The plot you propose regarding a heart transplant for a newborn infant is very tricky. It will take months to find a heart for this baby. The earliest a doctor friend of mine had heard about transplanting infant’s like this was at three months of age. As I mentioned, there is a three-stage operation that can also be done with survival rates at about 70%. From what I can tell from this article this matches the transplantation survival rate. However, the ethical argument, due to the limited availability of donated infant hearts, is that the three staged operation should be used in these infants to save those limited infant hearts for children with other conditions for which there is no other treatment.

Babies born with HLHS will not leave the hospital until their first surgery is done.

So, all this to say, I’m not sure HLHS would be the best condition to give this baby.

You might want to consider some of the hypertrophic cardiomyopathies. This pamphlet would be a good place to start.

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Fitbit Saves Man’s Life

fitbit

Fitbit Charge

If you know me and this blog then you know I’m fascinated by weird and interesting medical things. Now I know you might be thinking, “Of course! Fitbits help improve physical activity so that’s what saved this man’s life.”

It’s so much better than that!

This case was reported in the September 2016 issue of the Annals of Emergency Medicine. It describes the case of a 42 y/o male who was a known seizure patient. Emergency services were called when the man suffered a seizure. Upon EMS arrival, the man was noted to be in a postictal state and also in a rapid heartbeat called atrial fibrillation which they treated with IV medication.

Upon arrival to the emergency department, the man continued to be neurologically intact, though still a little sleepy from his seizure. He continued to have atrial fibrillation and the hospital had a protocol that favored electrical cardioversion for a-fib if the patient had been in the rhythm for under forty-eight hours.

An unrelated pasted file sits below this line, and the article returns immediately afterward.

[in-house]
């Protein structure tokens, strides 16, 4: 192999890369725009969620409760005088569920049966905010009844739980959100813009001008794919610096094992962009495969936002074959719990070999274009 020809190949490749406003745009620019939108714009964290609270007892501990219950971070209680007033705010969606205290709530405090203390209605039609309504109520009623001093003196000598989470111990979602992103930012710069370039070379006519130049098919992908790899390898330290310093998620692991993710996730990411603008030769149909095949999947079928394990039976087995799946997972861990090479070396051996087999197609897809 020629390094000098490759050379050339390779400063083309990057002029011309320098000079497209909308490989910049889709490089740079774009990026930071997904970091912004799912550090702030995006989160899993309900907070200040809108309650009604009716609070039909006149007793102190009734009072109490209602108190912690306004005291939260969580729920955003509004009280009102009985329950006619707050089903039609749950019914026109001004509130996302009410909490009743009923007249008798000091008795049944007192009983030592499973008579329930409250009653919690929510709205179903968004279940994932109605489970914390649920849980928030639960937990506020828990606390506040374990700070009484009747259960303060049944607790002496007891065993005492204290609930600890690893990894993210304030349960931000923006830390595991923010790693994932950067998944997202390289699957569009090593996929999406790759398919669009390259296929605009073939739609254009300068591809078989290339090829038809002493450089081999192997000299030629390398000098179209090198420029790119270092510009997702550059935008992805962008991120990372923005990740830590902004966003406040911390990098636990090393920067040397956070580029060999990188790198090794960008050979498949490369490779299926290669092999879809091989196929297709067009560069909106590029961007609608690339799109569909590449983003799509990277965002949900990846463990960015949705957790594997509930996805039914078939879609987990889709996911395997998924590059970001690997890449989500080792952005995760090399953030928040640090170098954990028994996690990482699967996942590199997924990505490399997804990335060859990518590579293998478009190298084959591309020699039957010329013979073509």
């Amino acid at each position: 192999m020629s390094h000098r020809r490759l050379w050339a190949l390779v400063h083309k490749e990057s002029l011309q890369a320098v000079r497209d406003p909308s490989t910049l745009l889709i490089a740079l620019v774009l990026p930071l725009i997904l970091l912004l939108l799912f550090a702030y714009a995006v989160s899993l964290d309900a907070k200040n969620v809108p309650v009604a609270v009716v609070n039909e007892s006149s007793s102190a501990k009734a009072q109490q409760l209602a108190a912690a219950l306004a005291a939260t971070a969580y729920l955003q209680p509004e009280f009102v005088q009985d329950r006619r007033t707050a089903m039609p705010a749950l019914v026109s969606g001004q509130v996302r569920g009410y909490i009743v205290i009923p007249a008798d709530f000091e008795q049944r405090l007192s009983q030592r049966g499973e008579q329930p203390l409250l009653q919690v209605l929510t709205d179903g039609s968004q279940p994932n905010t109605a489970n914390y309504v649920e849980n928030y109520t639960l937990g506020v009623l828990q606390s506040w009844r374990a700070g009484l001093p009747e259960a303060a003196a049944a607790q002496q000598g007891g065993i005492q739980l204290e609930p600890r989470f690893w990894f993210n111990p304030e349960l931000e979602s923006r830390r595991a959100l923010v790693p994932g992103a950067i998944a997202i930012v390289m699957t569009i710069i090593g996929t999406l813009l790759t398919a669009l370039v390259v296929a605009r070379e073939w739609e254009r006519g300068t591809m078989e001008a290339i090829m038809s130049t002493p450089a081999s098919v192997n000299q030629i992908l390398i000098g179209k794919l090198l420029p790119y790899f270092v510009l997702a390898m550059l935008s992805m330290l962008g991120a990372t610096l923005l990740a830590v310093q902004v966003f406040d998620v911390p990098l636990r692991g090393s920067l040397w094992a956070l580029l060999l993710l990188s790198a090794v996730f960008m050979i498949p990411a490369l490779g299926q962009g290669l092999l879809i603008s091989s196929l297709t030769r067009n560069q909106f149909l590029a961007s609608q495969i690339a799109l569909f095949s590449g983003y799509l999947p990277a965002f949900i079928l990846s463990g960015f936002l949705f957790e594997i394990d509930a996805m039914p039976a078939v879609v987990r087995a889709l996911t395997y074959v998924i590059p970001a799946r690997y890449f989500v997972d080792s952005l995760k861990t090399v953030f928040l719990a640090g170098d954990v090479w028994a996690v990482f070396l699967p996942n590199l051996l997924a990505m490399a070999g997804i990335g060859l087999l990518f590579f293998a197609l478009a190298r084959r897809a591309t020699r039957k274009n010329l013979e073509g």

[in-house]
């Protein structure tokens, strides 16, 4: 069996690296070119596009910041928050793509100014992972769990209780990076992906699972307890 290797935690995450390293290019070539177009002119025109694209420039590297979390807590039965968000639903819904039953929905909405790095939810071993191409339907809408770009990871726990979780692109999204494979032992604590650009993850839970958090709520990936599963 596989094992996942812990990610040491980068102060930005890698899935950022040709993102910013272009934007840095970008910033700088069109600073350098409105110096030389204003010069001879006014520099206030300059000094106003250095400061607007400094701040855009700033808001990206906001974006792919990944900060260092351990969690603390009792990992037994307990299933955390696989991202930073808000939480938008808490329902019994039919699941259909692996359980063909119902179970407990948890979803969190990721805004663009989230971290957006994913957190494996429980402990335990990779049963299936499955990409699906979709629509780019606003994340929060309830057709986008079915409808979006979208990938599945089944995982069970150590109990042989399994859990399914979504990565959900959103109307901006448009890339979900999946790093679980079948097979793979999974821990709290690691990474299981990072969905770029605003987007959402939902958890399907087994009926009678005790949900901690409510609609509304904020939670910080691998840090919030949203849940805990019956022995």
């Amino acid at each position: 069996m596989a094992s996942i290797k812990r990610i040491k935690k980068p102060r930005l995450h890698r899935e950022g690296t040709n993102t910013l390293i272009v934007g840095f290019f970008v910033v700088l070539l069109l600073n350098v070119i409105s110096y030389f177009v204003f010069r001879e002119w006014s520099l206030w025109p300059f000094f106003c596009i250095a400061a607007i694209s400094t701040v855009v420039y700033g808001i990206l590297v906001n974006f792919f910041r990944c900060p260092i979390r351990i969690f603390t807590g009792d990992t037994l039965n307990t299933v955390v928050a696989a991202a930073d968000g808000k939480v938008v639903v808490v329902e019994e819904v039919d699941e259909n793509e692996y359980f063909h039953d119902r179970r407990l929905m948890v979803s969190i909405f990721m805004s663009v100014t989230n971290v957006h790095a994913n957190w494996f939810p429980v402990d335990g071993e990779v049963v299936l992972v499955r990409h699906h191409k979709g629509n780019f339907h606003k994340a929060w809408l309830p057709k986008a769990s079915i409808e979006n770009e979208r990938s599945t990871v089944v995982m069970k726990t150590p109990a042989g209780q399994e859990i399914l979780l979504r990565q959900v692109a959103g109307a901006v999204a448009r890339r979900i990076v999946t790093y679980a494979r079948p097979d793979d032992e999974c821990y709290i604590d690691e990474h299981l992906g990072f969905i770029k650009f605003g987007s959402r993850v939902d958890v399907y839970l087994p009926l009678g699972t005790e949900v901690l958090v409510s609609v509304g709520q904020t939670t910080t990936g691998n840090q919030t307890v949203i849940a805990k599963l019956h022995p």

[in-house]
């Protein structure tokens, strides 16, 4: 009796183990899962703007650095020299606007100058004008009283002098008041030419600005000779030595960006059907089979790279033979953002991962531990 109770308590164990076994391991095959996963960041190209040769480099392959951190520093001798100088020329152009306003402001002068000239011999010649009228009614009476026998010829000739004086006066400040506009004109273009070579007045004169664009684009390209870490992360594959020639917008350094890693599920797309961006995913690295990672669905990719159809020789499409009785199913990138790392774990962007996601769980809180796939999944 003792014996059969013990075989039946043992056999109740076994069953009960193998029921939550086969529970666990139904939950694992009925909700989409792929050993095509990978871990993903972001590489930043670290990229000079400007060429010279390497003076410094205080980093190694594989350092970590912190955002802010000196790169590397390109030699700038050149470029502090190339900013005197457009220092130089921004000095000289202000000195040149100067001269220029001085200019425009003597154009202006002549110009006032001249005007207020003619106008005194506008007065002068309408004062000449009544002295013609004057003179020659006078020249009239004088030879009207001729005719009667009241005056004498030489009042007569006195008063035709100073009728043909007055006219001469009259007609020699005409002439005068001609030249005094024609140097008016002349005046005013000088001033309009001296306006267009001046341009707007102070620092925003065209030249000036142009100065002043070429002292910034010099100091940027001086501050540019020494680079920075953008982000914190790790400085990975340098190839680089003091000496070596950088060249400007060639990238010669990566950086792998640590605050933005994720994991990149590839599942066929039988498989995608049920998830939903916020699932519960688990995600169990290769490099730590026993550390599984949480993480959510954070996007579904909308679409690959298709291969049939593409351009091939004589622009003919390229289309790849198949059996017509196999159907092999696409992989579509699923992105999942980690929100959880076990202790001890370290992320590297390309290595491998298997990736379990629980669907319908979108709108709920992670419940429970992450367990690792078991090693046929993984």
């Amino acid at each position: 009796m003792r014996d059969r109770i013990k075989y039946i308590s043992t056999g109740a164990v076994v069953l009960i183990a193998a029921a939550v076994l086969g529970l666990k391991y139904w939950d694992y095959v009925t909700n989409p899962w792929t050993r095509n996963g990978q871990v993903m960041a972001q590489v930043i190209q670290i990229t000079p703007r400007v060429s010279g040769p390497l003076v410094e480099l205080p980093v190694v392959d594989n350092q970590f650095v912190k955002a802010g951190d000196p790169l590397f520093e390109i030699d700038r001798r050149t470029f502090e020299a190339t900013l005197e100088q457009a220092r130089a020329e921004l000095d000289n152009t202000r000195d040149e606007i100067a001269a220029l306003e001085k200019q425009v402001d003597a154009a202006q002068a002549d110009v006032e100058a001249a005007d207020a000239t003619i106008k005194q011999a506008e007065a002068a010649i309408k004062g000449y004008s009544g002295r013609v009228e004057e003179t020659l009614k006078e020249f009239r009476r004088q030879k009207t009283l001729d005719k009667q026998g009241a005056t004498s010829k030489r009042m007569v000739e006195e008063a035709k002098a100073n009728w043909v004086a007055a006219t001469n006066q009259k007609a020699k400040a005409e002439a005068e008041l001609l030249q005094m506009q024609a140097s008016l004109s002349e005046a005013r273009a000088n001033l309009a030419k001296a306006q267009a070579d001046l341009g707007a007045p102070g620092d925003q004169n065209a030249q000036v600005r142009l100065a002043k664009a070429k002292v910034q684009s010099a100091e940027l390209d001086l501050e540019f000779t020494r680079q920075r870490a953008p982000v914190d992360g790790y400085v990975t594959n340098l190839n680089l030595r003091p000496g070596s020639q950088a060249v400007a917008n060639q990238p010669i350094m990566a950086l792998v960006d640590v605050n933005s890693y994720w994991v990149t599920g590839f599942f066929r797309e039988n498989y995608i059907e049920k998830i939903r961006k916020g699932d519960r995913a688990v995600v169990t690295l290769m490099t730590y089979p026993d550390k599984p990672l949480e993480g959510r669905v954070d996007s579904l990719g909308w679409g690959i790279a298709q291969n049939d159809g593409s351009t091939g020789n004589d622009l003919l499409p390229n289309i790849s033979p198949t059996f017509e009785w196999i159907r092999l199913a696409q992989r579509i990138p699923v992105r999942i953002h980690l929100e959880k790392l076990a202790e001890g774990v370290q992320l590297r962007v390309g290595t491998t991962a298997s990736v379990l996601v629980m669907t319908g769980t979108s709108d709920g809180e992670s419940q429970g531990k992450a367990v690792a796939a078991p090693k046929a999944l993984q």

Problem was, this man didn’t have any symptoms with his irregular, fast heartbeat. Someone on the medical team noted him to be wearing a Fitbit— specifically one that monitored heart rate and they retrieved the data from his smart phone. From that information, they could clearly tell when their patient went into the abnormally fast heart rate and were able to treat him safely with electricity.

Using activity trackers that specifically monitor heart rate can be useful in many medical conditions where the patient’s heart rate plays a role. I think it would be particularly useful with a particular fast heart rate called SVT (supraventricular tachycardia).

This can be a particularly sneaky rhythm to catch and it would be possible for a patient to be diagnosed with something like anxiety simply because we were unable to ever catch the rhythm. Even patients who receive 24-48 hour Holter monitoring might not have episodes captured.

It would even be useful in capturing certain rhythms that cause very low heart rates and could cause the patient to black out.

The crux is— it wouldn’t tell us the exact rhythm— only that the heart rate was low or high, but from that information we could look further.

Now, I’m thinking furiously about how to use this in a novel.